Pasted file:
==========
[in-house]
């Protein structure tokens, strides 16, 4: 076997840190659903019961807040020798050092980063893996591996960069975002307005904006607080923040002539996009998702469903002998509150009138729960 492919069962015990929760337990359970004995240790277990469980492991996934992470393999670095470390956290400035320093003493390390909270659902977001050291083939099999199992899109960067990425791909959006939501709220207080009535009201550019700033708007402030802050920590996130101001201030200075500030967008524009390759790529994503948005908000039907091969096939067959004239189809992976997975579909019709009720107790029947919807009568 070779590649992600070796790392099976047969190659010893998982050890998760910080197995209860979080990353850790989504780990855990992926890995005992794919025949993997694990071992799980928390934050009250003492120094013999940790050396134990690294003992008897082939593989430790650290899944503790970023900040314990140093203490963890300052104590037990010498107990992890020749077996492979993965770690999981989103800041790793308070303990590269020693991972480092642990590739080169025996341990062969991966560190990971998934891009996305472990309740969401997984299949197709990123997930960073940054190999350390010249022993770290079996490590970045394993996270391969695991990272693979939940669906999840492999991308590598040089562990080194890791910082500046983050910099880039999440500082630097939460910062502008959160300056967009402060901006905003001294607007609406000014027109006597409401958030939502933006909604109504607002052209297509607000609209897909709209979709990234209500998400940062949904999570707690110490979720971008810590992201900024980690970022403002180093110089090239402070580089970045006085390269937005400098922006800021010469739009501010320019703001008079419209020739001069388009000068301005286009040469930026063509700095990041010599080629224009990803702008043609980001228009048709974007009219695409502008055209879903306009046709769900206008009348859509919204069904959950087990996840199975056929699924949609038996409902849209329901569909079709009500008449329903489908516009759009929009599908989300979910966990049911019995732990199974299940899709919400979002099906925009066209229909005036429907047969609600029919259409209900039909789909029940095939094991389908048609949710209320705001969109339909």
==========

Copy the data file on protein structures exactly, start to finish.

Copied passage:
[in-house]
């Protein structure tokens, strides 16, 4: 076997840190659903019961807040020798050092980063893996591996960069975002307005904006607080923040002539996009998702469903002998509150009138729960 492919069962015990929760337990359970004995240790277990469980492991996934992470393999670095470390956290400035320093003493390390909270659902977001050291083939099999199992899109960067990425791909959006939501709220207080009535009201550019700033708007402030802050920590996130101001201030200075500030967008524009390759790529994503948005908000039907091969096939067959004239189809992976997975579909019709009720107790029947919807009568 070779590649992600070796790392099976047969190659010893998982050890998760910080197995209860979080990353850790989504780990855990992926890995005992794919025949993997694990071992799980928390934050009250003492120094013999940790050396134990690294003992008897082939593989430790650290899944503790970023900040314990140093203490963890300052104590037990010498107990992890020749077996492979993965770690999981989103800041790793308070303990590269020693991972480092642990590739080169025996341990062969991966560190990971998934891009996305472990309740969401997984299949197709990123997930960073940054190999350390010249022993770290079996490590970045394993996270391969695991990272693979939940669906999840492999991308590598040089562990080194890791910082500046983050910099880039999440500082630097939460910062502008959160300056967009402060901006905003001294607007609406000014027109006597409401958030939502933006909604109504607002052209297509607000609209897909709209979709990234209500998400940062949904999570707690110490979720971008810590992201900024980690970022403002180093110089090239402070580089970045006085390269937005400098922006800021010469739009501010320019703001008079419209020739001069388009000068301005286009040469930026063509700095990041010599080629224009990803702008043609980001228009048709974007009219695409502008055209879903306009046709769900206008009348859509919204069904959950087990996840199975056929699924949609038996409902849209329901569909079709009500008449329903489908516009759009929009599908989300979910966990049911019995732990199974299940899709919400979002099906925009066209229909005036429907047969609600029919259409209900039909789909029940095939094991389908048609949710209320705001969109339909």